Good news: Bicycle crunches are one of the most effective exercises for strengthening your ab muscles. Bad news: They aren't very helpful if your primary goal is weight loss. Bicycle crunches don't work off fat, even from your belly, because they burn very few calories.
They can be part of a routine to create a toned midsection once you've dropped fat, but you're better off following a comprehensive fitness program that includes cardio and total-body strength training, along with a calorie-controlled, balanced diet to lose weight.
Weight Loss Basics
Weight loss occurs when your body is in a caloric deficit, meaning you're burning more calories than you consume. When this deficit equals 500 to 1,000 calories per day, you'll lose one to two pounds per week.
Create this deficit by eating less and moving more. However, you never want to eat fewer than 1,200 calories if you're a woman or 1,800 calories as a man, or you'll slow down your metabolism and make weight loss harder.
On the flip side, exercise helps you create the deficit required to achieve your weight-loss goals, if it's a mode that burns notable calories.
Bicycle Crunches for Strength Training
One of the areas where your body stores fat may be your abdomen, but exercises specific to that area don't melt that fat away. Fail to train other muscles, and you deprive yourself of a major weight-loss ally — your muscles.
A progressive program that challenges every major muscle group with heavy weights two to three times per week helps you put on muscle to shed pounds. Moves such as squats, deadlifts, bench presses, rows and lunges work multiple muscle groups at once with an intensity that contributes to muscle growth.
Aim for a minimum of one set of eight to 12 repetitions of each exercise, using a weight that's hard to lift by the last effort or two. A fitness professional can help you with optimal form and in devising a program that's right for your experience level.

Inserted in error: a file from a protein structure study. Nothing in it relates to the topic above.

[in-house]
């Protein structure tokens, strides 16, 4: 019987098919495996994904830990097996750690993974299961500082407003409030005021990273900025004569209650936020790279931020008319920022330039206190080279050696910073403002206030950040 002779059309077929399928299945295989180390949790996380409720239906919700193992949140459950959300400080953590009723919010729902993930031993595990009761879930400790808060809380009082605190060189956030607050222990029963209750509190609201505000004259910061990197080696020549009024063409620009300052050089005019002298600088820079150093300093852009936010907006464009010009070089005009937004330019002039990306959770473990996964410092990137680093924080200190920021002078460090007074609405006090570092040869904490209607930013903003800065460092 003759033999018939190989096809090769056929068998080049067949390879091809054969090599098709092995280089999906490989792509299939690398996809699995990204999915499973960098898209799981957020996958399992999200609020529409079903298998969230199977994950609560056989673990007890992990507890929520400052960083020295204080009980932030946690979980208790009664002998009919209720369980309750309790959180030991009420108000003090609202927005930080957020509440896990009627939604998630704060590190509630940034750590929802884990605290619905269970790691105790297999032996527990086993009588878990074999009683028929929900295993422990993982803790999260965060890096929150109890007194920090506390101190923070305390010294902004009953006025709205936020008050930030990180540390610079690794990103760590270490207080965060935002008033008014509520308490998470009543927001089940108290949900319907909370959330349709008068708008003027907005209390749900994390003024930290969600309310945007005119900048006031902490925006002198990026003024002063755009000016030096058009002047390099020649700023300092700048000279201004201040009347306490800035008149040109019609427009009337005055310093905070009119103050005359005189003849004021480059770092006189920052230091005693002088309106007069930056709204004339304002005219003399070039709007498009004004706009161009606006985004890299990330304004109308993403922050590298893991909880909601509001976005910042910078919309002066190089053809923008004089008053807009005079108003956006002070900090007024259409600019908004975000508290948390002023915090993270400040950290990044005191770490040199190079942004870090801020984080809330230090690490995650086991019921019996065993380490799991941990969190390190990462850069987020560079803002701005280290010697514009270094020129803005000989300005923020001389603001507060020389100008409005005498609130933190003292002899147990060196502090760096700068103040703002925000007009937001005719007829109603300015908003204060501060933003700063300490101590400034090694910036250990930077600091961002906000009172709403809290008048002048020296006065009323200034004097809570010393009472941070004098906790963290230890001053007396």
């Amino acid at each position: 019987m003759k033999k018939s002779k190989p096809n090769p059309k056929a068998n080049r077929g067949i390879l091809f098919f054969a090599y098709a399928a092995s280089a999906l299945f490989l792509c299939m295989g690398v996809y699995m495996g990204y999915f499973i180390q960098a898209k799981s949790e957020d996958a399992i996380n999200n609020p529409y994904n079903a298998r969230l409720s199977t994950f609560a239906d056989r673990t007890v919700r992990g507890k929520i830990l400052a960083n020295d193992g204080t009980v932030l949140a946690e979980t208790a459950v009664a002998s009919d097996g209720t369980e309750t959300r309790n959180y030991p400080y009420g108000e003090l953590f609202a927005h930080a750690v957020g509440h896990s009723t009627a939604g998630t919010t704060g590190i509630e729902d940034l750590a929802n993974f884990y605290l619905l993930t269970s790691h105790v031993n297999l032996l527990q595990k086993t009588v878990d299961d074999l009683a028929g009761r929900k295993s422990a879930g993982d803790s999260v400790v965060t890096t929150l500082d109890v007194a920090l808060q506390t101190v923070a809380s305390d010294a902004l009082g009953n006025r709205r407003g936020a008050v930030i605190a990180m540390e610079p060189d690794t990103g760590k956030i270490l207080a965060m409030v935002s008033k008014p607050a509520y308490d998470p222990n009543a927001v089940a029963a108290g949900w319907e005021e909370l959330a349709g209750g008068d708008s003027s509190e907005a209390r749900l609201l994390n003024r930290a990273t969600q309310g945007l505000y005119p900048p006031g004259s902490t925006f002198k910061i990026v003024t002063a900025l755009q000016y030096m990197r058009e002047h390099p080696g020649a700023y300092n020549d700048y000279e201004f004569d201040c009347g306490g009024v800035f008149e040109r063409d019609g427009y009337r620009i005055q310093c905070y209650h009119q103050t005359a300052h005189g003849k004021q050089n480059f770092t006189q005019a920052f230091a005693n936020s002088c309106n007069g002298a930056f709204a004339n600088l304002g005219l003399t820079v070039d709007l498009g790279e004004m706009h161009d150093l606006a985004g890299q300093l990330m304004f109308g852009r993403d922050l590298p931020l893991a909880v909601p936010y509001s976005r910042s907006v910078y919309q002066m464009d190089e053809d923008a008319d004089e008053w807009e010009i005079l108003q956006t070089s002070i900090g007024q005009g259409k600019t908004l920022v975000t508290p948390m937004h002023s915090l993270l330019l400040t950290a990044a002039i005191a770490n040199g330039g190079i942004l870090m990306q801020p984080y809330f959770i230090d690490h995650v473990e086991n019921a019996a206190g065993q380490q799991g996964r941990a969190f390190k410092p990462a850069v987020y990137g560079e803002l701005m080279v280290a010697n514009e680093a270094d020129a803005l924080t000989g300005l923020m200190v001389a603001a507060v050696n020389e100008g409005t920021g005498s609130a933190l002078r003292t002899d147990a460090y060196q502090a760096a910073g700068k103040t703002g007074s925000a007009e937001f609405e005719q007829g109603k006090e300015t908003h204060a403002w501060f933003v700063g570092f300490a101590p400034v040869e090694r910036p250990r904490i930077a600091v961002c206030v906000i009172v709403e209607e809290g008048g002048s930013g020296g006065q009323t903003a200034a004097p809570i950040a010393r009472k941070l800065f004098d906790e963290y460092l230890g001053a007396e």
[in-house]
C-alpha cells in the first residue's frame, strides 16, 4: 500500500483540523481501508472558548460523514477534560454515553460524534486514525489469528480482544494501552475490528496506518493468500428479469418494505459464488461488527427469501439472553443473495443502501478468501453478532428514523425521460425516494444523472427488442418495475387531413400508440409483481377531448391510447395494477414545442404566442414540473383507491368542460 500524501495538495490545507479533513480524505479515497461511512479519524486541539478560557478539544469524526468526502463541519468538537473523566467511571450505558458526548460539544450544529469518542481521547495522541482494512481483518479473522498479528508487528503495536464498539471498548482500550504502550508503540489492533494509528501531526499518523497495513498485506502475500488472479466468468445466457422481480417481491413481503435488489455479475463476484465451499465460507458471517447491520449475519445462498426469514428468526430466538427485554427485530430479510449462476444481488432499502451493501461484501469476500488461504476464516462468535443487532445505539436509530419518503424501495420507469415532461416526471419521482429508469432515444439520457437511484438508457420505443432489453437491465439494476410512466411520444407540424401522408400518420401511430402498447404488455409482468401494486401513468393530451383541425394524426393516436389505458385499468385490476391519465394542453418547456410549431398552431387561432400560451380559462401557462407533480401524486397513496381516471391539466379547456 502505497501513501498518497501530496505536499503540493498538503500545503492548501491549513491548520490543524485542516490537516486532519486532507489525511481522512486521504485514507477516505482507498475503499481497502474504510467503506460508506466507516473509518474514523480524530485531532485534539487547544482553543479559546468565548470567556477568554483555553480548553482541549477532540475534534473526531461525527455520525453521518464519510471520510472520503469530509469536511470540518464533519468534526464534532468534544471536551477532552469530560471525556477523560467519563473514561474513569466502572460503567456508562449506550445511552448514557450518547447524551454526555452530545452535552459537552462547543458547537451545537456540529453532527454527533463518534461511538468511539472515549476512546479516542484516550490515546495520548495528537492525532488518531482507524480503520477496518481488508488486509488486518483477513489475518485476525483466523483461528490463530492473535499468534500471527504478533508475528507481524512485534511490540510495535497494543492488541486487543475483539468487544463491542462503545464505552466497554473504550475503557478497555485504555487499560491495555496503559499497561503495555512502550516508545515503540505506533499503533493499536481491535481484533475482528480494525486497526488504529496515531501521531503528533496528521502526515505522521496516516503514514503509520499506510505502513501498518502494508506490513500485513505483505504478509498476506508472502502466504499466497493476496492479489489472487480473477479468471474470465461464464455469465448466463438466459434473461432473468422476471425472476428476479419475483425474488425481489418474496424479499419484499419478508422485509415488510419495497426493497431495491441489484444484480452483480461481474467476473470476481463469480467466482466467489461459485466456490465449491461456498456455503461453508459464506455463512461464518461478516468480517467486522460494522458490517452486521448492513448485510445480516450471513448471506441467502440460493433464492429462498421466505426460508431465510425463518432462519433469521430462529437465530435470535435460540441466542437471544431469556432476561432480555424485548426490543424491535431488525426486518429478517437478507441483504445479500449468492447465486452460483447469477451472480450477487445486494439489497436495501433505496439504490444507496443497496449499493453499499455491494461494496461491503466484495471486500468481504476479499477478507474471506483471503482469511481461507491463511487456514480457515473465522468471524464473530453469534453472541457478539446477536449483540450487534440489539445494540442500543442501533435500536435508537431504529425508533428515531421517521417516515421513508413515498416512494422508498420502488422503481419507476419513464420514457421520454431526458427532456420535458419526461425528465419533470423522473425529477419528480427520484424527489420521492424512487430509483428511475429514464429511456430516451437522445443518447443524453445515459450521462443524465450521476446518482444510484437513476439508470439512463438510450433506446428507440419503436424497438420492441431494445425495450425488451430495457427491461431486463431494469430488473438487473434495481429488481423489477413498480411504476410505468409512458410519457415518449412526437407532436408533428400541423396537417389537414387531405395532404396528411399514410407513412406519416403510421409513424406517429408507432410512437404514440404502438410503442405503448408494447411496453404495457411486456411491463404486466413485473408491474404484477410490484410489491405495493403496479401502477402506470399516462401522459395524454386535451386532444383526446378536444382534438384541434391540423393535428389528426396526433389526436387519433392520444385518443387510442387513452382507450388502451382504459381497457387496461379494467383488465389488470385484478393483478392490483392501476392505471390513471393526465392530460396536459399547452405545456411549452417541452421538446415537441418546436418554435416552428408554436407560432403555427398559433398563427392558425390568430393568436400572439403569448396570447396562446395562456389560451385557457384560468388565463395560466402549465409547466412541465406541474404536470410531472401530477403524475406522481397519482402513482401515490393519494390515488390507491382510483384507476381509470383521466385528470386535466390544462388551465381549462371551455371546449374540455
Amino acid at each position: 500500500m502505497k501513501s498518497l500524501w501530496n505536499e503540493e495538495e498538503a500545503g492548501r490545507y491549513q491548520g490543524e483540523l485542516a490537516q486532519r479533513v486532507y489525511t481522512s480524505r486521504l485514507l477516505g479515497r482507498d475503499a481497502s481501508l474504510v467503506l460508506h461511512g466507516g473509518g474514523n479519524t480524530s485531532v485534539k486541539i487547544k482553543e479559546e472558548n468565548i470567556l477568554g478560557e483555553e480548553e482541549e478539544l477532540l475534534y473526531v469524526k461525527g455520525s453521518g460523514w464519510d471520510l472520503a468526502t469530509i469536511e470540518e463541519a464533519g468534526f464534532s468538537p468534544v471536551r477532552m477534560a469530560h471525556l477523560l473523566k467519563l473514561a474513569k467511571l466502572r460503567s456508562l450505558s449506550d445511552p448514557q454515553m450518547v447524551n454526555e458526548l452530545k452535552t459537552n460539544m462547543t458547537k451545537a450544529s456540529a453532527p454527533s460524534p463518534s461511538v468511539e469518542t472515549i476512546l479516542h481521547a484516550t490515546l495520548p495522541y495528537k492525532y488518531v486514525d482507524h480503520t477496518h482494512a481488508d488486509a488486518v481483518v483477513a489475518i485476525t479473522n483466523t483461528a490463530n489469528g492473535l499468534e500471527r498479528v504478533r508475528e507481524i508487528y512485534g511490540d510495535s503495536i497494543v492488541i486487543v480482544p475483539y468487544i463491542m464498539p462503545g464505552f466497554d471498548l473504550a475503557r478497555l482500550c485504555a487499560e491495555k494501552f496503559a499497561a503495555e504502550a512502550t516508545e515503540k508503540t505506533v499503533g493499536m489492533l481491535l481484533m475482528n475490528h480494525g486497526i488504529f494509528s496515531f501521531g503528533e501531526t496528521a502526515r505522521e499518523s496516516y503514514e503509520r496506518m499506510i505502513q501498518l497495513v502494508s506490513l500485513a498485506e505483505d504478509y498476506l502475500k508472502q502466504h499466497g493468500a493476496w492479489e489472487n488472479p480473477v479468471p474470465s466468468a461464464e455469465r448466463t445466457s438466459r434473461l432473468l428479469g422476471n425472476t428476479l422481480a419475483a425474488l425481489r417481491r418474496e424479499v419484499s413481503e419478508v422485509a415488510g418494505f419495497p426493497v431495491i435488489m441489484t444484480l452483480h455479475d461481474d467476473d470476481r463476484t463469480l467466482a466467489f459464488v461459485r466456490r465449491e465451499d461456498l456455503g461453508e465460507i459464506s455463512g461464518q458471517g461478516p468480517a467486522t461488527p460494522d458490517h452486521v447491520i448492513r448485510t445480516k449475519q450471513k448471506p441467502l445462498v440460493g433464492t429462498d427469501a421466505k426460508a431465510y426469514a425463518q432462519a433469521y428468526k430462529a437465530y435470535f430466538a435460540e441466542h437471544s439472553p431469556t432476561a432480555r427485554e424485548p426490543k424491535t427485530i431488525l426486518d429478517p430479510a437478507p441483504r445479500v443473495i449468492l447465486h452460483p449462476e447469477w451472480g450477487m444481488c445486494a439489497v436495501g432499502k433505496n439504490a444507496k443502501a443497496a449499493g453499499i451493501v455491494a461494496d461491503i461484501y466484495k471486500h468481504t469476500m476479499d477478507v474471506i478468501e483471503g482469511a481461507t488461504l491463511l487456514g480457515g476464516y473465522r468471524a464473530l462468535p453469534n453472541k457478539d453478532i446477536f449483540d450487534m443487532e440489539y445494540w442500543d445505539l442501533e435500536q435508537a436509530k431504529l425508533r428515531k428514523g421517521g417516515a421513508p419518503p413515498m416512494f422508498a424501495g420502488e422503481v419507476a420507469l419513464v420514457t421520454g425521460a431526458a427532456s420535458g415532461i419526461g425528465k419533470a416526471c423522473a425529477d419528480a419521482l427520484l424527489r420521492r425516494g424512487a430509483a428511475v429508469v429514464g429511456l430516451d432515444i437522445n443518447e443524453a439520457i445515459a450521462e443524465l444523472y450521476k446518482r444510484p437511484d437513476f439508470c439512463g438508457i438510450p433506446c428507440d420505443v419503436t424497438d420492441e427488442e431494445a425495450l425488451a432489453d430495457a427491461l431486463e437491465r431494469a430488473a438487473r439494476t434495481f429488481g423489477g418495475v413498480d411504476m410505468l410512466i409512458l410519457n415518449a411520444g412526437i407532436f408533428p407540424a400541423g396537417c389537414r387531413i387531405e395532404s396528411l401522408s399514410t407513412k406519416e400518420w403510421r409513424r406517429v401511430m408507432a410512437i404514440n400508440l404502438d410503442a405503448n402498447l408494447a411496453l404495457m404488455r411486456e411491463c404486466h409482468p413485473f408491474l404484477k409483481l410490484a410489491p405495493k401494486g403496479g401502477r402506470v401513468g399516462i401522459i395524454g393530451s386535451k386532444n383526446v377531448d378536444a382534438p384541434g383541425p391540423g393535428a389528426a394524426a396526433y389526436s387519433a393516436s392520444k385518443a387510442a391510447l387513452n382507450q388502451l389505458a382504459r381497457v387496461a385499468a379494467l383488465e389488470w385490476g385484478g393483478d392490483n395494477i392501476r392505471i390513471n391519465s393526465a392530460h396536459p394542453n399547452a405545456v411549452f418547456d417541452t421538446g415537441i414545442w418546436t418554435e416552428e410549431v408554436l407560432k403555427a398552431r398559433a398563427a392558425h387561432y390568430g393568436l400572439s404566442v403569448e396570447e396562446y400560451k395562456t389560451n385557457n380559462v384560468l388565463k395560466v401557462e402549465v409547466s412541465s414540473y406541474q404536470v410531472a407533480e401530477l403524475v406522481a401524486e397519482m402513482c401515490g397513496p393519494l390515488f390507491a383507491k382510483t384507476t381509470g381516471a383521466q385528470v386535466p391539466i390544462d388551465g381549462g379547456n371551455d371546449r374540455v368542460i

Bicycle crunches can be part of this strength-training routine. They strength the rectus abdominis — the front layer of abs — and obliques. Do the move in a slow, controlled manner with attention to lifting with your trunk, not tugging on your head with your hands.
Clean Up Your Diet and Commit to Cardio
Strength training is just one piece of the weight-loss puzzle, though. Trim calories from what you eat daily by choosing mostly unprocessed foods, such as lean proteins, fresh produce and whole grains. Stick to moderate portion sizes, such as a palm-sized piece of meat, a 1/2 cup of brown rice and two cups of vegetables at meals.
Accent most dishes with a teaspoon or two of healthy fats, such as olive oil, nuts and avocado. Avoid skipping meals to save calories, which can leave you ravenous and lacking in energy to complete workouts.
As for exercise, the American College of Sports Medicine recommends at least 250 minutes per week of moderate-intensity cardio to lose significant weight. Brisk walking and cycling at about 10 mph on a relatively flat road qualify.
To reach the 250 minutes, aim for 45 minutes per day five to six times per week. Add variety — and potentially more weight-loss punch — to these workouts by adding intervals, during which you speed up to a hard effort for a minute or two followed by a minute or two of easier work.
Begin every workout, whether it's strength-based or cardio, with a warm-up. Don't forget to cool down either to help reduce chance of injury and mitigate soreness. Just five to 10 minutes is all you need for each.